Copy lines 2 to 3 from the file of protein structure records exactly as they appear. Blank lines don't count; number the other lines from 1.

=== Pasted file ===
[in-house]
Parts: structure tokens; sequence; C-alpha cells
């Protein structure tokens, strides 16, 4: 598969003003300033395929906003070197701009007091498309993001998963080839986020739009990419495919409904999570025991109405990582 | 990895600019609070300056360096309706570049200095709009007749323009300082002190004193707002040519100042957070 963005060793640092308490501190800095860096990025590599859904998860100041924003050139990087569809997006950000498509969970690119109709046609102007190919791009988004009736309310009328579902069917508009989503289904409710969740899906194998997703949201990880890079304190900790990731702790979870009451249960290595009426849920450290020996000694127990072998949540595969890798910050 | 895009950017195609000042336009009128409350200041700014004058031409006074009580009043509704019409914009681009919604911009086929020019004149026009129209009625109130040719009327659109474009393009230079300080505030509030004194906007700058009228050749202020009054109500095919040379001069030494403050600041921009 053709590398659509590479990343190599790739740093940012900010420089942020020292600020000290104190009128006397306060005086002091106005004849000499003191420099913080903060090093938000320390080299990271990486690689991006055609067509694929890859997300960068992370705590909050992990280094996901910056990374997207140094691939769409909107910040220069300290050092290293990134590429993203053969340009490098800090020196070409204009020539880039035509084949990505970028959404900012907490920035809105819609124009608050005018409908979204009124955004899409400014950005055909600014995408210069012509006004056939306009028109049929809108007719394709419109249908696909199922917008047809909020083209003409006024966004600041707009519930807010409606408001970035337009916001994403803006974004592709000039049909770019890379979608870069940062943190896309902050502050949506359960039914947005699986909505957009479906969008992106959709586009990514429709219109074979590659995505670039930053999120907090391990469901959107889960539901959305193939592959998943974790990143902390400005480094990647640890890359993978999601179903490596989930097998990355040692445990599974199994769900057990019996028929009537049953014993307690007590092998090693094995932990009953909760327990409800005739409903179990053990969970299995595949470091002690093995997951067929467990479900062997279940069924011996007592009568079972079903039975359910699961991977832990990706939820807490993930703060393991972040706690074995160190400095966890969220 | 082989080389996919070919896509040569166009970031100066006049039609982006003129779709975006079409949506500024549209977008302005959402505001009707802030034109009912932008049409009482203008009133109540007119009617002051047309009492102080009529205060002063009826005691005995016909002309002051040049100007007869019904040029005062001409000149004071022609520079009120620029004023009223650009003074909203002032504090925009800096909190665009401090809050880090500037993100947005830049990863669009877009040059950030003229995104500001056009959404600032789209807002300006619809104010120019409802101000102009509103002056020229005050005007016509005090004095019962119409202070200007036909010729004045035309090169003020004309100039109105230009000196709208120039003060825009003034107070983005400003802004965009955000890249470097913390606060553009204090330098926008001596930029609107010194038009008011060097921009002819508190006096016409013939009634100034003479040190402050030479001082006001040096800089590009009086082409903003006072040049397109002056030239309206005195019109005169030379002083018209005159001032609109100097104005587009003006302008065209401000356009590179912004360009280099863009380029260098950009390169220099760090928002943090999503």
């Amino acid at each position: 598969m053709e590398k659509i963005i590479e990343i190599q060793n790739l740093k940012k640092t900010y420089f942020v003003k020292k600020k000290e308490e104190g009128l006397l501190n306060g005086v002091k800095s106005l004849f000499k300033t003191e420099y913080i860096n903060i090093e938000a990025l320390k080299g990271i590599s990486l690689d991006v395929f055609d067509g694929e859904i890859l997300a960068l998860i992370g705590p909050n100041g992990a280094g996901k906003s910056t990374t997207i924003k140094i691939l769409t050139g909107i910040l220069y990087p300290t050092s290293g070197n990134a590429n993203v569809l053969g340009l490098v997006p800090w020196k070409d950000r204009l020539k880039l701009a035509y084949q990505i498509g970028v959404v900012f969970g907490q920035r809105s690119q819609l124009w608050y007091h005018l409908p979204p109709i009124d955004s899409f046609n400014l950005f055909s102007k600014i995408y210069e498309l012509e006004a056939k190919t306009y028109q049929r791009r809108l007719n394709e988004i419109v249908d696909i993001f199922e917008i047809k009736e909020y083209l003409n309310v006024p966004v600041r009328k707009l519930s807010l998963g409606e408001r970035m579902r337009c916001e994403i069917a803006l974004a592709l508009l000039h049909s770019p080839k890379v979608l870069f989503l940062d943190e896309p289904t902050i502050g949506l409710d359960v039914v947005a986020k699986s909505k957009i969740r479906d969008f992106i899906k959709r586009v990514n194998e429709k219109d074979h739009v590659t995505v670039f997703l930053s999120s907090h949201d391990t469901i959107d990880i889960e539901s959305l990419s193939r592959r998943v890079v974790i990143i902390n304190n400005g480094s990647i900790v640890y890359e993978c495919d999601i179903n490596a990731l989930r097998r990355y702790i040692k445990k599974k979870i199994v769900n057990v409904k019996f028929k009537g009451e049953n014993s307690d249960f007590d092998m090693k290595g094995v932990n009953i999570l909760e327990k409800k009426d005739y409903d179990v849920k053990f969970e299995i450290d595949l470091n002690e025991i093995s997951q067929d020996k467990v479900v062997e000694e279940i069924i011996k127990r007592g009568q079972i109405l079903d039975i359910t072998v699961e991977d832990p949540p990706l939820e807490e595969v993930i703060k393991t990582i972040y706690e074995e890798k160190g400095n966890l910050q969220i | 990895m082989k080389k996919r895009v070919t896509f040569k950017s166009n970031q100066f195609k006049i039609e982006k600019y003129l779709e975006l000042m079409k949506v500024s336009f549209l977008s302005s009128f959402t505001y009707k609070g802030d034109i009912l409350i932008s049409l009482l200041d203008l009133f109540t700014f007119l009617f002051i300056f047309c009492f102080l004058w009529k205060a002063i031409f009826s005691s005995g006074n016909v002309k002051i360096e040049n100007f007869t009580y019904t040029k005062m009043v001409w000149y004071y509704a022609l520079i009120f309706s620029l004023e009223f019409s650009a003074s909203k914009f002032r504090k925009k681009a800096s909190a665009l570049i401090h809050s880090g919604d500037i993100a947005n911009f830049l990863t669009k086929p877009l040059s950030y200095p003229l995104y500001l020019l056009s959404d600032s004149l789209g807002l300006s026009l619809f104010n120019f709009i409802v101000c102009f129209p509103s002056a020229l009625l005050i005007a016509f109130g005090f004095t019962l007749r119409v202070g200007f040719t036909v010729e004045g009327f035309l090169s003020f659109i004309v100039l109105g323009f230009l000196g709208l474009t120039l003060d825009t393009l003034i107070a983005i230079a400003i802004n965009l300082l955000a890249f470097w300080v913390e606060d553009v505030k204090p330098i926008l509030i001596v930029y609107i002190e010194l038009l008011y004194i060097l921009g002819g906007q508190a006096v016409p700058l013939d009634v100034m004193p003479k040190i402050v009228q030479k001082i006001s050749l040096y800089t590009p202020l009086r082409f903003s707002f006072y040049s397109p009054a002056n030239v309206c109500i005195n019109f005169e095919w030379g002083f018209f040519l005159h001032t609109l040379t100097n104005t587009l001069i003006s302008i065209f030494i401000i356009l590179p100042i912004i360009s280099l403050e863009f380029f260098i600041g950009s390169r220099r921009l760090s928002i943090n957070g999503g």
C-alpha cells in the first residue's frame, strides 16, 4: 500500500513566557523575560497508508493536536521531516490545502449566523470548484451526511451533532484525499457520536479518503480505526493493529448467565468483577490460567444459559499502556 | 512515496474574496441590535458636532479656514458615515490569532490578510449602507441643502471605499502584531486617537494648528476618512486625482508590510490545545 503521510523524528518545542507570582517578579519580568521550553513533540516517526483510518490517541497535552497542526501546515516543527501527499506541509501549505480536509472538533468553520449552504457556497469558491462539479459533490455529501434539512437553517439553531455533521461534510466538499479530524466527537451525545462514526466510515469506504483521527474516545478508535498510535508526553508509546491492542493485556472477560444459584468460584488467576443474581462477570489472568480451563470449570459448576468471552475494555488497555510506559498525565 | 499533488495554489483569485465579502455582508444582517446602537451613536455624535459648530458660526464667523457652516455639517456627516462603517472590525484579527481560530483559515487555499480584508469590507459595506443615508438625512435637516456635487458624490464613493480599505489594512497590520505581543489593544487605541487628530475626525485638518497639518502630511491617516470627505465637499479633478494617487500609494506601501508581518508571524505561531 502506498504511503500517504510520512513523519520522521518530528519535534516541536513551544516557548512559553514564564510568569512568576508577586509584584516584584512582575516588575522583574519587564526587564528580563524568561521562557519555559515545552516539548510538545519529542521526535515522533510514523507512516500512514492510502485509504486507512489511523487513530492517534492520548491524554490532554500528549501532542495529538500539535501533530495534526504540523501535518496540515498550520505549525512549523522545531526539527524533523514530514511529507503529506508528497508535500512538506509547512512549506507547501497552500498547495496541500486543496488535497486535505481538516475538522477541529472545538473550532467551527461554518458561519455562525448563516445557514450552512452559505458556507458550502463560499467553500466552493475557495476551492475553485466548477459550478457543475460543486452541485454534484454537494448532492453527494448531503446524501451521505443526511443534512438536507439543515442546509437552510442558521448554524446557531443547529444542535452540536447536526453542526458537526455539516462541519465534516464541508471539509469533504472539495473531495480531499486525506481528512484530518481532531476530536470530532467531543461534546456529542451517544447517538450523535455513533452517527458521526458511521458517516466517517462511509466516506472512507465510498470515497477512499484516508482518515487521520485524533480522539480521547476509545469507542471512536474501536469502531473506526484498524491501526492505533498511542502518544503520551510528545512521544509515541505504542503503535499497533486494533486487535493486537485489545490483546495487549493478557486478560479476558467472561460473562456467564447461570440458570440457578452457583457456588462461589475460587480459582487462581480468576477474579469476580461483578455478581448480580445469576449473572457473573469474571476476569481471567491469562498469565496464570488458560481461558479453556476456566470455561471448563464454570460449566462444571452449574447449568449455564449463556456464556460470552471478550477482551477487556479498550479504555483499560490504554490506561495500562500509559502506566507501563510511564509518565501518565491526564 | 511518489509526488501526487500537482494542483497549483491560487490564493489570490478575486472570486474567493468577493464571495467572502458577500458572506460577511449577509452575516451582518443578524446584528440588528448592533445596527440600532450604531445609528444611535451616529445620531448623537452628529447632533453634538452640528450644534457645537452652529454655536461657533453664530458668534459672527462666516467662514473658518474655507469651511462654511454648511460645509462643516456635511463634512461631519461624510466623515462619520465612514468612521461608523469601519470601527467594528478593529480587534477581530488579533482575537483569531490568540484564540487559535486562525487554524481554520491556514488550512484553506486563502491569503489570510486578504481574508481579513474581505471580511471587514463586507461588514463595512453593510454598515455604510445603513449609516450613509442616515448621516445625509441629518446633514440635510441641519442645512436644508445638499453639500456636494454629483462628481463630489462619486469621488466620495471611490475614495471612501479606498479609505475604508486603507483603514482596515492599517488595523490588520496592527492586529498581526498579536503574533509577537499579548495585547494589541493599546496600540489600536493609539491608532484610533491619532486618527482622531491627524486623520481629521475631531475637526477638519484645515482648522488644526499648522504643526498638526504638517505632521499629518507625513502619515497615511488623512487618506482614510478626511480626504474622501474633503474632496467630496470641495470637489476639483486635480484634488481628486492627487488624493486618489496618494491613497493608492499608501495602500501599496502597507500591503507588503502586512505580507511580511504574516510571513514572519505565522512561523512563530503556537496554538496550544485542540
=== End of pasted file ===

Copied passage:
Parts: structure tokens; sequence; C-alpha cells
């Protein structure tokens, strides 16, 4: 598969003003300033395929906003070197701009007091498309993001998963080839986020739009990419495919409904999570025991109405990582 | 990895600019609070300056360096309706570049200095709009007749323009300082002190004193707002040519100042957070 963005060793640092308490501190800095860096990025590599859904998860100041924003050139990087569809997006950000498509969970690119109709046609102007190919791009988004009736309310009328579902069917508009989503289904409710969740899906194998997703949201990880890079304190900790990731702790979870009451249960290595009426849920450290020996000694127990072998949540595969890798910050 | 895009950017195609000042336009009128409350200041700014004058031409006074009580009043509704019409914009681009919604911009086929020019004149026009129209009625109130040719009327659109474009393009230079300080505030509030004194906007700058009228050749202020009054109500095919040379001069030494403050600041921009 053709590398659509590479990343190599790739740093940012900010420089942020020292600020000290104190009128006397306060005086002091106005004849000499003191420099913080903060090093938000320390080299990271990486690689991006055609067509694929890859997300960068992370705590909050992990280094996901910056990374997207140094691939769409909107910040220069300290050092290293990134590429993203053969340009490098800090020196070409204009020539880039035509084949990505970028959404900012907490920035809105819609124009608050005018409908979204009124955004899409400014950005055909600014995408210069012509006004056939306009028109049929809108007719394709419109249908696909199922917008047809909020083209003409006024966004600041707009519930807010409606408001970035337009916001994403803006974004592709000039049909770019890379979608870069940062943190896309902050502050949506359960039914947005699986909505957009479906969008992106959709586009990514429709219109074979590659995505670039930053999120907090391990469901959107889960539901959305193939592959998943974790990143902390400005480094990647640890890359993978999601179903490596989930097998990355040692445990599974199994769900057990019996028929009537049953014993307690007590092998090693094995932990009953909760327990409800005739409903179990053990969970299995595949470091002690093995997951067929467990479900062997279940069924011996007592009568079972079903039975359910699961991977832990990706939820807490993930703060393991972040706690074995160190400095966890969220 | 082989080389996919070919896509040569166009970031100066006049039609982006003129779709975006079409949506500024549209977008302005959402505001009707802030034109009912932008049409009482203008009133109540007119009617002051047309009492102080009529205060002063009826005691005995016909002309002051040049100007007869019904040029005062001409000149004071022609520079009120620029004023009223650009003074909203002032504090925009800096909190665009401090809050880090500037993100947005830049990863669009877009040059950030003229995104500001056009959404600032789209807002300006619809104010120019409802101000102009509103002056020229005050005007016509005090004095019962119409202070200007036909010729004045035309090169003020004309100039109105230009000196709208120039003060825009003034107070983005400003802004965009955000890249470097913390606060553009204090330098926008001596930029609107010194038009008011060097921009002819508190006096016409013939009634100034003479040190402050030479001082006001040096800089590009009086082409903003006072040049397109002056030239309206005195019109005169030379002083018209005159001032609109100097104005587009003006302008065209401000356009590179912004360009280099863009380029260098950009390169220099760090928002943090999503």